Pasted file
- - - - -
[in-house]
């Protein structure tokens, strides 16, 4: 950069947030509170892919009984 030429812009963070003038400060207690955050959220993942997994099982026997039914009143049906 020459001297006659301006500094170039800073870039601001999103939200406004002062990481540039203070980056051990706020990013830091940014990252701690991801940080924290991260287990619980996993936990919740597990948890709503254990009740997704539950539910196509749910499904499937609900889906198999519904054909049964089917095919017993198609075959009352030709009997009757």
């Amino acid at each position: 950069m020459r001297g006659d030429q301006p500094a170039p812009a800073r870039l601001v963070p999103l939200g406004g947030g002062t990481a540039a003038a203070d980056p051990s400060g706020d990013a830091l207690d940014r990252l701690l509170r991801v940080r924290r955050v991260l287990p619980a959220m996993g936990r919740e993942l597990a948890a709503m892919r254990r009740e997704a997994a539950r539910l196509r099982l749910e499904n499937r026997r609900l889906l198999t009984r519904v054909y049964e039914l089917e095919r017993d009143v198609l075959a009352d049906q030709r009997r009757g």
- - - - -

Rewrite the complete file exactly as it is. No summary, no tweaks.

[in-house]
């Protein structure tokens, strides 16, 4: 950069947030509170892919009984 030429812009963070003038400060207690955050959220993942997994099982026997039914009143049906 020459001297006659301006500094170039800073870039601001999103939200406004002062990481540039203070980056051990706020990013830091940014990252701690991801940080924290991260287990619980996993936990919740597990948890709503254990009740997704539950539910196509749910499904499937609900889906198999519904054909049964089917095919017993198609075959009352030709009997009757």
């Amino acid at each position: 950069m020459r001297g006659d030429q301006p500094a170039p812009a800073r870039l601001v963070p999103l939200g406004g947030g002062t990481a540039a003038a203070d980056p051990s400060g706020d990013a830091l207690d940014r990252l701690l509170r991801v940080r924290r955050v991260l287990p619980a959220m996993g936990r919740e993942l597990a948890a709503m892919r254990r009740e997704a997994a539950r539910l196509r099982l749910e499904n499937r026997r609900l889906l198999t009984r519904v054909y049964e039914l089917e095919r017993d009143v198609l075959a009352d049906q030709r009997r009757g």